Ron Paul and Ghosts of Appeasements Past
Americans have an on-again, off-again love affair with isolationism. Today, it’s very much on again. We just completed a nine-year engagement in Iraq in which we expended far too much blood and treasure for far too questionable an outcome.
But the world rarely respects our sense of timing. And foolish is the leader who expects it to. Denial is not a foreign policy.
We’ve seen this movie before. After World War II, Americans longed for a prolonged peace. Yet our former ally, the Soviet Union, harbored other aspirations. The Soviets quickly embarked upon a policy of aggressive expansionism. By 1947, President Truman promulgated the Truman Doctrine to contain the Soviets. The Cold War was on.
Some Democrats refused to recognize this reality. Led by former Vice President Henry Wallace, they argued that if we were only friendlier to the Soviets we could keep the peace. Wallace challenged Truman for the presidency in 1948. Luckily for America, and the West, he lost.
But Wallace must be dancing in his grave following U.S. Rep. Ron Paul’s recent rise in the polls. Paul serves us well by sounding the alarm about our broken economy.
But there is a world beyond our borders. And when it comes to threats from abroad, Paul retreats from his trademark clarity. His increasingly desperate excuses in the face of increasingly troubling aggression cross a red line. This man is not fit to be commander in chief.
Paul’s foreign policy failures are often dismissed as being “anti-Israel.” And yes, Paul does have an Israel problem. But his criticism of Israel is merely symptomatic of his blindness to the threats that confront the entire West. Sometimes, it’s easier to blame the victim.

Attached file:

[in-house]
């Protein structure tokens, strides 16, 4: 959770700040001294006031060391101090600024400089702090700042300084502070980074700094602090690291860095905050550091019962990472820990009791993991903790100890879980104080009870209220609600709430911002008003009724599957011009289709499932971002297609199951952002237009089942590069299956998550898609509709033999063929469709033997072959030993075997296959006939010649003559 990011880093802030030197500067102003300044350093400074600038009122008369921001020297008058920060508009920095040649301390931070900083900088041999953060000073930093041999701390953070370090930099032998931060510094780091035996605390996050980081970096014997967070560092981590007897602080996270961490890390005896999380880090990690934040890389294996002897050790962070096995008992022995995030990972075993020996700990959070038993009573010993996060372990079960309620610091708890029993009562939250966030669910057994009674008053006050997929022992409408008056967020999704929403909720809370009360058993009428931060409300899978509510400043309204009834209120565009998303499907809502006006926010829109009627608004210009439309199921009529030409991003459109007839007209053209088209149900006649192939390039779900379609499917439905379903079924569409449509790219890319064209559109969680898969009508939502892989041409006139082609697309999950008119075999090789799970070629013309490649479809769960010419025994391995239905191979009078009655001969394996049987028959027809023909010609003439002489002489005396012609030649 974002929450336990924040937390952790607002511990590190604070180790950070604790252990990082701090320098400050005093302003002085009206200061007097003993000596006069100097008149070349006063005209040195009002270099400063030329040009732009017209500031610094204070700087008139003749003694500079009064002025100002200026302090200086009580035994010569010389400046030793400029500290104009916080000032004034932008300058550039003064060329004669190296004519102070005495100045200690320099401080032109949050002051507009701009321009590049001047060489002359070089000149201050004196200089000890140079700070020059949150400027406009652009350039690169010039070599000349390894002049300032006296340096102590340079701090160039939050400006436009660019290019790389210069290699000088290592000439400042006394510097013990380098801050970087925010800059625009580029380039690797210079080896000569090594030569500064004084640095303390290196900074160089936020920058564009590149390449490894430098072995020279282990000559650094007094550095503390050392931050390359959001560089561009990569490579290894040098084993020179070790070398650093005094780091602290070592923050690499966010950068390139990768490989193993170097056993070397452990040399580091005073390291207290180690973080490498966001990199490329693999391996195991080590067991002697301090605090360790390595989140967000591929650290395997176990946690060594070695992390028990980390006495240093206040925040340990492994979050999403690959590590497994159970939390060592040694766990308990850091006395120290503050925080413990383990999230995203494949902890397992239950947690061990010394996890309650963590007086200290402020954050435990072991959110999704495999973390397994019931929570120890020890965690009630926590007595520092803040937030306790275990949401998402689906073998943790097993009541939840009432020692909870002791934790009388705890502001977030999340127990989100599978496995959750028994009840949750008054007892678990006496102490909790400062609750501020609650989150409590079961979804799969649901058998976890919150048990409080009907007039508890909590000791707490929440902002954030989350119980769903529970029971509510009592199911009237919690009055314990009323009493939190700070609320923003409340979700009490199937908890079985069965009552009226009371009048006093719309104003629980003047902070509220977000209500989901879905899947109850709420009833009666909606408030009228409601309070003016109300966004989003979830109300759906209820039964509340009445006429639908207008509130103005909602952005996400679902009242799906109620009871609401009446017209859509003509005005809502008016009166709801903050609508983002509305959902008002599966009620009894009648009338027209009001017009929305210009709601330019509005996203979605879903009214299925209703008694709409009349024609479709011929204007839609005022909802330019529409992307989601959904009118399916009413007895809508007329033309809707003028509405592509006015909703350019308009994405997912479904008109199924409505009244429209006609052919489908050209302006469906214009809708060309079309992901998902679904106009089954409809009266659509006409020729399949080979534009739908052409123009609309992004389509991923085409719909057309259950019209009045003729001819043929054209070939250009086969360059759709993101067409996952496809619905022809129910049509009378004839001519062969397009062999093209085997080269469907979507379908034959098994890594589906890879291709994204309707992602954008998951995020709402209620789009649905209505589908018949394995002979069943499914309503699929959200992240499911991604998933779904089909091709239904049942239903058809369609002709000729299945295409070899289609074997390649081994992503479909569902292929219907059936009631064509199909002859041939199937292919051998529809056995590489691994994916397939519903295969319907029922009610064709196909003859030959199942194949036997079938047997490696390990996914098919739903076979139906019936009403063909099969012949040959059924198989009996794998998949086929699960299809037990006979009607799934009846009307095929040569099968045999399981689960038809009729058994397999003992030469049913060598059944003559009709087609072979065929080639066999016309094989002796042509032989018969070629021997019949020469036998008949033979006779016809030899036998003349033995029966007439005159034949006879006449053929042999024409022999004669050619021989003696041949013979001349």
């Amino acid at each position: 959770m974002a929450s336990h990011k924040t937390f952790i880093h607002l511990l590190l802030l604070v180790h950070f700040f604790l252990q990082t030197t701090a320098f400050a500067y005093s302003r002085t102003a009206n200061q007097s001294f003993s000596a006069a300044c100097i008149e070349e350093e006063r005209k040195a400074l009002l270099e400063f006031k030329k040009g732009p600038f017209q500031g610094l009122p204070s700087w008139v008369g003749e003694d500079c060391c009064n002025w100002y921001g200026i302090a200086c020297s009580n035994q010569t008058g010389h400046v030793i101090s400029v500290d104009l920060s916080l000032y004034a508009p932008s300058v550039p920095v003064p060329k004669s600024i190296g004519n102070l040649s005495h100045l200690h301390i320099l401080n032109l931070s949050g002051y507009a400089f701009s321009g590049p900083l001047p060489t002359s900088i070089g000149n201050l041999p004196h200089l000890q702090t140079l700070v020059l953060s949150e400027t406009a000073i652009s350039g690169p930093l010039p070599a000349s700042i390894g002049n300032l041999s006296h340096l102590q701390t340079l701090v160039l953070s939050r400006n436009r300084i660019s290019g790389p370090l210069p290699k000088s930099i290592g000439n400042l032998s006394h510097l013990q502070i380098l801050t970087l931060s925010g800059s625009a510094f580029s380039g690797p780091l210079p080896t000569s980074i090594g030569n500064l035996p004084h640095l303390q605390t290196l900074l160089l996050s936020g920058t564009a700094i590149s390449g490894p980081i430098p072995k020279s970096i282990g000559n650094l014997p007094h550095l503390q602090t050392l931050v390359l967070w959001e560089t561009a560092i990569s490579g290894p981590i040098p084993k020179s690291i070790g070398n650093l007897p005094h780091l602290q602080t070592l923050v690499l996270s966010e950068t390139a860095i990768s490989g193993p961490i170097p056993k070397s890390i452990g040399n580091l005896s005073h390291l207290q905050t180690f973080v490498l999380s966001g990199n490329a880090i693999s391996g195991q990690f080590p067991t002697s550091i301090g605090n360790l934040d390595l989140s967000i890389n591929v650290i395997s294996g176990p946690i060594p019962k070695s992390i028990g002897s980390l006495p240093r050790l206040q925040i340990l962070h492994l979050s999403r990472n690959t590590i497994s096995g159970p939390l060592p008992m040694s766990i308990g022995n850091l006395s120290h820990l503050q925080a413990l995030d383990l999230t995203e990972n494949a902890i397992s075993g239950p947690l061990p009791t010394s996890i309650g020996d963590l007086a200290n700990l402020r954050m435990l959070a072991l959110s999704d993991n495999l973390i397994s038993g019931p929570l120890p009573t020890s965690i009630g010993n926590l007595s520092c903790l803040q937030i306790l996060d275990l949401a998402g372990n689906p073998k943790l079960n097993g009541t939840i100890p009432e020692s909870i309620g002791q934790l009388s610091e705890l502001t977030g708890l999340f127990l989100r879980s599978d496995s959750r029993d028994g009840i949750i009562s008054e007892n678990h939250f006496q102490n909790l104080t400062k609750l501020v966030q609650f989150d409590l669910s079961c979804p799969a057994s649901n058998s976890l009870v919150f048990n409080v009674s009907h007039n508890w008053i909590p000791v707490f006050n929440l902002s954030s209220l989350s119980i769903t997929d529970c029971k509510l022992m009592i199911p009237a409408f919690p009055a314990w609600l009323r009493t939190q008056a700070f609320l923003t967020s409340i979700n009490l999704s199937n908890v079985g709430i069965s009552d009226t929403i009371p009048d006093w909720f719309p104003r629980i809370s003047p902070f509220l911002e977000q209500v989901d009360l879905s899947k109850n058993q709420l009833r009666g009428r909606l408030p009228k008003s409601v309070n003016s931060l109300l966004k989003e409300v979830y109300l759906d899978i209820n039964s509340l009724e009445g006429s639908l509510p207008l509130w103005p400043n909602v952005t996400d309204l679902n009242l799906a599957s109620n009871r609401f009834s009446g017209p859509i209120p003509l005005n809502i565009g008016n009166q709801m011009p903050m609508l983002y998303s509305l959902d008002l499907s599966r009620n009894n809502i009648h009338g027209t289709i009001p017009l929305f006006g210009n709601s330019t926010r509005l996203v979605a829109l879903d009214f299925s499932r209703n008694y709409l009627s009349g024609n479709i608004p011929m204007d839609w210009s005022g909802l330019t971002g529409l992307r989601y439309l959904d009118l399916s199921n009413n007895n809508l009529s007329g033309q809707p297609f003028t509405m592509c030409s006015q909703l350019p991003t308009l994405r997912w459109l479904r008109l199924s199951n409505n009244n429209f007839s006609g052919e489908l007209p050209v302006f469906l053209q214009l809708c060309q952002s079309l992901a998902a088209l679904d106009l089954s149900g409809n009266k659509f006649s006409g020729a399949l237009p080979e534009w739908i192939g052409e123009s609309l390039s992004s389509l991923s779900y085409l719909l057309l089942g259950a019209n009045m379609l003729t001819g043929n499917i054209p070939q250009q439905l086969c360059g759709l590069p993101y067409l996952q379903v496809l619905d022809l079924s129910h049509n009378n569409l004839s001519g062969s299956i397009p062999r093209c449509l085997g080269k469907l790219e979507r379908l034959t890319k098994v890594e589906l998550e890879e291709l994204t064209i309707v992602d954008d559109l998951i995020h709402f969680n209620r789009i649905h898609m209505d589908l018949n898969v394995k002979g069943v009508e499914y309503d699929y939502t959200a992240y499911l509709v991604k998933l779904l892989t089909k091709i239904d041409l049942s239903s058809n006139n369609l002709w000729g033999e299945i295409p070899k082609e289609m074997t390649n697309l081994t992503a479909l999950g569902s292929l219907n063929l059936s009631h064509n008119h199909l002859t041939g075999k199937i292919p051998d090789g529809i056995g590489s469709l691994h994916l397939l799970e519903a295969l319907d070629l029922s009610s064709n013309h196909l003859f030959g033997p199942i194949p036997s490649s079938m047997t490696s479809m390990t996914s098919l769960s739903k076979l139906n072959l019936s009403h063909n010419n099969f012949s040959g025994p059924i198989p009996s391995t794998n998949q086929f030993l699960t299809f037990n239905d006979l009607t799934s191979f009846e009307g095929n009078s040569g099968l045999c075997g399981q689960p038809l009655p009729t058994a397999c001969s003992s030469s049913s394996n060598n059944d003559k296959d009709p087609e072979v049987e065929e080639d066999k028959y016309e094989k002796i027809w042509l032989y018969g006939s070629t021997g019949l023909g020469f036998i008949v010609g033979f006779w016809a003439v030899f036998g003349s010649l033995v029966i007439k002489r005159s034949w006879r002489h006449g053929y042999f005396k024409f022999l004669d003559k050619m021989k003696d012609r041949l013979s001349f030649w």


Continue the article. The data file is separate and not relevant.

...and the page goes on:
Take, for example, Paul’s reaction when Israel sent troops into Gaza on Jan. 3, 2009. That very day, Paul posted a video in which he declared it a “sad day for the whole world” since Israel’s action showed that the “idea of preemptive/preventative war is spreading.” All he said in Israel’s defense was “Israel says they have to go in to prevent a problem that might come.”
Why the future tense? By this point Hamas had already fired 8,000 missiles from Gaza into southern Israel.
But Paul’s confusion does not stop at Israel’s borders. He’s an equal opportunity appeaser.
He has repeatedly blamed 9/11 on American actions abroad, namely our presence in Saudi Arabia and our support for Israel. His snappy summation: “They’re terrorists because we’re occupiers.”
It’s clear that Paul has gone to the trouble of reading Osama bin Laden’s rants. But it’s one thing to read a terrorist manifesto and quite another to believe it. The Soviets also rationalized their aggression. Bin Laden’s hatred for the West has far more to do with the philosophy of the Muslim Brotherhood — founded in 1928 — than with current events.
Paul’s ignorance of our enemies extends to Iran. When asked what a President Paul would do to stop Iran’s march towards nuclear weapons, he said he would oppose sanctions and instead “offer friendship to them.” Paul might want to ask President Obama how that approach is working.
Whether we like it or not, America faces a threat from militant Islam. When it comes to confronting this threat, Israel is our first line of defense. Israelis don’t want our boys to fight and die in their defense. On the contrary, their boys are fighting and dying in our defense every time they confront shared enemies such as Hezbollah, Hamas and Iran.
If Israel fails to contain these threats, we will certainly have to confront them ourselves. If in our obsession with our pocketbooks we turn so blind an eye to our security, we would be making an historic blunder.
Let’s keep Paul in the House of Representatives, where he belongs.